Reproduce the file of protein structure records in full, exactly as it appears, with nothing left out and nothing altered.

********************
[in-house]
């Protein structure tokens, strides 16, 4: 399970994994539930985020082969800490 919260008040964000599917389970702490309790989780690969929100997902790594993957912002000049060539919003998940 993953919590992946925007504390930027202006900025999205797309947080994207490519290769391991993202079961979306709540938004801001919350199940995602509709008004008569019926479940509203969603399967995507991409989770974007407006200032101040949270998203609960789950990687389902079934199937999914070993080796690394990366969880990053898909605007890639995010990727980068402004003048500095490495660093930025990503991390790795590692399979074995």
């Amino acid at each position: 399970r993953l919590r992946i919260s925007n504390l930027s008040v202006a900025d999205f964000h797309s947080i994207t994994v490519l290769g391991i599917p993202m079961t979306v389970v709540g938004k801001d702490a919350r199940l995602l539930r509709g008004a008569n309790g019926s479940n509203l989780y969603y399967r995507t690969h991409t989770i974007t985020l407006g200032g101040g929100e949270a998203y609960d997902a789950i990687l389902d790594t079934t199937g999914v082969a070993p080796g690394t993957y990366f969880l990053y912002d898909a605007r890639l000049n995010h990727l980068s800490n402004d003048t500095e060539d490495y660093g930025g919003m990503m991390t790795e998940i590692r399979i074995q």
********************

[in-house]
């Protein structure tokens, strides 16, 4: 399970994994539930985020082969800490 919260008040964000599917389970702490309790989780690969929100997902790594993957912002000049060539919003998940 993953919590992946925007504390930027202006900025999205797309947080994207490519290769391991993202079961979306709540938004801001919350199940995602509709008004008569019926479940509203969603399967995507991409989770974007407006200032101040949270998203609960789950990687389902079934199937999914070993080796690394990366969880990053898909605007890639995010990727980068402004003048500095490495660093930025990503991390790795590692399979074995």
């Amino acid at each position: 399970r993953l919590r992946i919260s925007n504390l930027s008040v202006a900025d999205f964000h797309s947080i994207t994994v490519l290769g391991i599917p993202m079961t979306v389970v709540g938004k801001d702490a919350r199940l995602l539930r509709g008004a008569n309790g019926s479940n509203l989780y969603y399967r995507t690969h991409t989770i974007t985020l407006g200032g101040g929100e949270a998203y609960d997902a789950i990687l389902d790594t079934t199937g999914v082969a070993p080796g690394t993957y990366f969880l990053y912002d898909a605007r890639l000049n995010h990727l980068s800490n402004d003048t500095e060539d490495y660093g930025g919003m990503m991390t790795e998940i590692r399979i074995q």